First Step Towards Change

June 25, 2010 at 4:55 pm | Posted in Adam Baratz, Voices from Israel | Leave a comment
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For my summer project I am partnering up with an older man. To maintain anonymity, let’s call him David. David is a volunteer who organizes one of Beit She’an’s neighborhood councils. A neighborhood council is a body composed of local people who handle neighborhood problems, thereby empowering residents.

For obvious reasons, when starting a community garden, it is important for the “community” to be involved. The neighborhood council therefore serves as a central component in both the planning and execution of the garden. Since David is the coordinator of the Neighborhood Council, he is a key contact person. Continue Reading First Step Towards Change…

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Voices from Israel: A Sense of Independence by Adam Baratz

June 7, 2010 at 2:20 pm | Posted in Adam Baratz, Voices from Israel | Leave a comment
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For my summer internship, I am working to start a community garden in Beit She’an (Cleveland’s sister city). Beit She’an is a city in Northern Israel. This week I am receiving an intensive course on community gardening. I am receiving training with Dani Frakdin, a guru in the field.

During the week, I live with Dani and his family. Dani lives in Mevaseret, a town at the outskirts of Jeruslam. I should note that this is no ordinary family. A passerby might label them as hippies, but such a label would be off mark. The Fradkins cannot be categorized.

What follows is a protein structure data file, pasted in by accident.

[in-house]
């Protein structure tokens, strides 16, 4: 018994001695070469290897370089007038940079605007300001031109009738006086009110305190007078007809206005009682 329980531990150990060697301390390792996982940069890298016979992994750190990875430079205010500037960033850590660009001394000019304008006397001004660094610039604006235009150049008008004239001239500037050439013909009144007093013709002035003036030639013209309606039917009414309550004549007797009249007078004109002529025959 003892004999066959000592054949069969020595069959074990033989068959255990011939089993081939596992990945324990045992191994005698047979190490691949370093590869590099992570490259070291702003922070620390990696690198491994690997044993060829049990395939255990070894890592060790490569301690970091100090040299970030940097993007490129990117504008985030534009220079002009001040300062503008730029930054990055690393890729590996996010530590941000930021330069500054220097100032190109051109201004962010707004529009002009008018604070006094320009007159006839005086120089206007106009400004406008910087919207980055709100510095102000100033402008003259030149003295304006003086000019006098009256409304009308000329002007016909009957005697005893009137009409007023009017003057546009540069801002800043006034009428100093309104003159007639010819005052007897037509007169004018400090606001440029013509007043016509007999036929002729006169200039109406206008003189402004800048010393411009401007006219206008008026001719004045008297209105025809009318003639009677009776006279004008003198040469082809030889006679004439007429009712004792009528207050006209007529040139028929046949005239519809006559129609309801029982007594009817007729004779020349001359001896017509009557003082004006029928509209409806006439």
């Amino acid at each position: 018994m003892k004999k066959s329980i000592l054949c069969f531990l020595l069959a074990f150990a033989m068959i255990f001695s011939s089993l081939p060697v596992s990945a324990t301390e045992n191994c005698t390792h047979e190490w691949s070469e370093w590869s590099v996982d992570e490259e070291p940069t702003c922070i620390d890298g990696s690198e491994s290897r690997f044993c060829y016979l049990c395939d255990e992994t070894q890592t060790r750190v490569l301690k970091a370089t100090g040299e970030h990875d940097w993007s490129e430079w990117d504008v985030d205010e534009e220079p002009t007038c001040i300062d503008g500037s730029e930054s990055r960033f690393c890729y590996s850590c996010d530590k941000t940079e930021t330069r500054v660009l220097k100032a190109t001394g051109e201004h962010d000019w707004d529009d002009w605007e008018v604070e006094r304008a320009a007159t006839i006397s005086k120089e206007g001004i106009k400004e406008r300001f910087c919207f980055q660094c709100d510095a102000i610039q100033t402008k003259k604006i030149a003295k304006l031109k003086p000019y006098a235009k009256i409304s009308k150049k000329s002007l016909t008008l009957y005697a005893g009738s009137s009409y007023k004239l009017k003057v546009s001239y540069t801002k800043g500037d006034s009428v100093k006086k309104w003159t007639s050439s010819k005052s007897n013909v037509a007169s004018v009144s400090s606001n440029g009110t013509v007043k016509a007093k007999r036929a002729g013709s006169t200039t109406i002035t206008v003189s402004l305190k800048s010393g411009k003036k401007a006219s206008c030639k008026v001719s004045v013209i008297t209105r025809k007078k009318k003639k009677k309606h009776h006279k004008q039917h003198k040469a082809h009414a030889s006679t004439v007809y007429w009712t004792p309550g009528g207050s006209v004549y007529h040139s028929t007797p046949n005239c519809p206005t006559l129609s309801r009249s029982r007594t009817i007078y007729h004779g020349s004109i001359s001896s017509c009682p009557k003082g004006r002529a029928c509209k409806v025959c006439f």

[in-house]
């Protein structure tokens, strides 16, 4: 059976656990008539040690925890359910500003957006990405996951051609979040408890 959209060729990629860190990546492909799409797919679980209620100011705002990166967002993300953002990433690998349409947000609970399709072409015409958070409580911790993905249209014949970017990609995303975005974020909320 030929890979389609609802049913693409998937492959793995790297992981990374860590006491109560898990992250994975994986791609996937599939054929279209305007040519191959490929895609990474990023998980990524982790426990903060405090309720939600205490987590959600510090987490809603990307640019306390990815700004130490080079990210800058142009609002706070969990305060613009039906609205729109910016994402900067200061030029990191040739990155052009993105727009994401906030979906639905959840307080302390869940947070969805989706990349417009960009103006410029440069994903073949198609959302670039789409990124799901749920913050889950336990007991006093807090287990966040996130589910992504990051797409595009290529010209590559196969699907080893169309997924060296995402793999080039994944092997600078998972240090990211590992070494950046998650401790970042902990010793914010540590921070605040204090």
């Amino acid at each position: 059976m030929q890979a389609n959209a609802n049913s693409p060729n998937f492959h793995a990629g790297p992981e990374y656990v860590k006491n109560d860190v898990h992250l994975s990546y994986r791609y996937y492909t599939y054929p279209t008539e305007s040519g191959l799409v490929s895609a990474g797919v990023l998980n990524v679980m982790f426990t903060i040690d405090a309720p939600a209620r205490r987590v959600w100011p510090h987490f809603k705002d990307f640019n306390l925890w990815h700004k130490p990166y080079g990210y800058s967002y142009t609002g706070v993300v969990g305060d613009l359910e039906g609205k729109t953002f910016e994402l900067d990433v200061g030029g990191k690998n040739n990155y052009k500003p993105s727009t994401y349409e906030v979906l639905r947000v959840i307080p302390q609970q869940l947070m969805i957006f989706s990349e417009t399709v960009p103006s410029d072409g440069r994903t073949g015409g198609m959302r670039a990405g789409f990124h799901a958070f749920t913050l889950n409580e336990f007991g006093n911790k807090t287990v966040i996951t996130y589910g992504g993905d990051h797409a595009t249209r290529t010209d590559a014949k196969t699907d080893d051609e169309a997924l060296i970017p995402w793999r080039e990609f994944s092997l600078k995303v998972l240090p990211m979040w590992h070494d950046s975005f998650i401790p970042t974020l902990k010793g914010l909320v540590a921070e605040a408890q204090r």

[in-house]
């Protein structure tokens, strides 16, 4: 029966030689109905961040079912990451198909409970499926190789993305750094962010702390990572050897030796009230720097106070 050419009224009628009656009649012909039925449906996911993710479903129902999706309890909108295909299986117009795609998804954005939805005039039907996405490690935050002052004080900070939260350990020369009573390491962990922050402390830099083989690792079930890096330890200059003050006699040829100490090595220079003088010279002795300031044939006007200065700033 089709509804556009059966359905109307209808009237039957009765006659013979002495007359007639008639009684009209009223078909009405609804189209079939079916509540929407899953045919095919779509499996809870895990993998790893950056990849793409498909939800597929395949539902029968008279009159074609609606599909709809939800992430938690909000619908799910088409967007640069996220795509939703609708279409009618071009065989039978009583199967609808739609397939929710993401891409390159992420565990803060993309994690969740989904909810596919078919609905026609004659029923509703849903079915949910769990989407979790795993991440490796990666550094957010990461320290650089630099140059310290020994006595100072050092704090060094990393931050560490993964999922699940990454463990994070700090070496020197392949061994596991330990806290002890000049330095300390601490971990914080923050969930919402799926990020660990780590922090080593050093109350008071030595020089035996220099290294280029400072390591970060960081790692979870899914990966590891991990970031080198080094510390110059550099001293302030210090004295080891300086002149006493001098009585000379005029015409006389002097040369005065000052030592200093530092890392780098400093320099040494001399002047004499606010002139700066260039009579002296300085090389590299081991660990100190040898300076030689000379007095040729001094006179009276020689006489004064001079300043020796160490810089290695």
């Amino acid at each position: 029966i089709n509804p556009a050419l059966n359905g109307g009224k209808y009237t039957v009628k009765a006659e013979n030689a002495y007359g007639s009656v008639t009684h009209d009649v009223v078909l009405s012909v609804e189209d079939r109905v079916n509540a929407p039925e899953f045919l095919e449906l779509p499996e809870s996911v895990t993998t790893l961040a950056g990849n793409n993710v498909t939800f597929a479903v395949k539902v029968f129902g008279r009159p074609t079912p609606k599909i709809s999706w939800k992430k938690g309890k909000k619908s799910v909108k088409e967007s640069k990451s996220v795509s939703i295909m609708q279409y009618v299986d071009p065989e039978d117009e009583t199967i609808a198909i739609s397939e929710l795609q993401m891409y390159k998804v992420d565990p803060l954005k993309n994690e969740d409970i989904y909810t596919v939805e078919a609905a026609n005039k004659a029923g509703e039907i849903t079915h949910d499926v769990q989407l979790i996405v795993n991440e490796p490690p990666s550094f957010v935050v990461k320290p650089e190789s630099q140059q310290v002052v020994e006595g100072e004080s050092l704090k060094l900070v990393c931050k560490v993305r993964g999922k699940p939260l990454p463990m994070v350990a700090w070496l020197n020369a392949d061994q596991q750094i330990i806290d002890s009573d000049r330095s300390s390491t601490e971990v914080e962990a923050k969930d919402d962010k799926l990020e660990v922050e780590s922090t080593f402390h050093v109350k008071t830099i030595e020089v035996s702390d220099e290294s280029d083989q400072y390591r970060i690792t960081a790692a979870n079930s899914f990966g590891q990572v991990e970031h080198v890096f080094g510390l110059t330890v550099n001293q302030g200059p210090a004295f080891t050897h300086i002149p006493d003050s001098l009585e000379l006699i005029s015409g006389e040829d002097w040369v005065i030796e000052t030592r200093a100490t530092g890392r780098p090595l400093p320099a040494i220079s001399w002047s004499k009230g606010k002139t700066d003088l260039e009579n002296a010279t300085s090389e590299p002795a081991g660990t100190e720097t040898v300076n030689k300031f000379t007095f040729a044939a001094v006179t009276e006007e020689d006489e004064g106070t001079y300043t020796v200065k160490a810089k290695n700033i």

An analysis of the physical structure of Dani’s house helps to show the unique nature of the household. The Fradkins are all about self-sufficiency. For starters, Dani and his six children constructed an underwater water reservoir beneath their house. Rainwater that falls from the roof is channeled into the reservoir. This structure provides the family with all of their non-drinking water needs. Additionally, Dani has built much of the furniture in the house. Outside of the house, one can pick fruits, vegetables, and herbs in a beautiful garden. Lastly, food is often prepared in a homemade mud stove, located outside of the house.

Thus, independence is a very important theme in the Fradkin household. Their understanding of independence differs greatly from the common understanding of independence. Instead of emphasizing independence from parents, family, or responsibility, the Fradkin’s emphasize independence as self-sufficiency.

As a person who values this form of independence, I am pleasantly surprised by the family’s level of self-sufficiency. This is the first time that I have seen a family actually live a Thorauean lifestyle. Over Dani’s tool-shed, a sign reads, “One who hears will forget. One who sees will remember. One who does will do again.”

Unsurprisingly, my week is therefore filled with very little “hearing,” a bit of “seeing,” and a lot of “doing.” I can confidently say that I am learning more in this single week, than in any other week in my life. Each day, I learn a new skill with Dani. I learn, not by watching, but by doing. To be brief, I have built: a wooden stool, a mud-oven, two concrete pools, a bench out of tires, terraces, stairs, and a walking-path.

There is something very rewarding about the act of creation. It is fun to see a pile of raw materials transform into a finished product. Coming out, you feel like you have a sense of ownership over the finished product. Instead of holding commercial value, these objects hold sentimental value.

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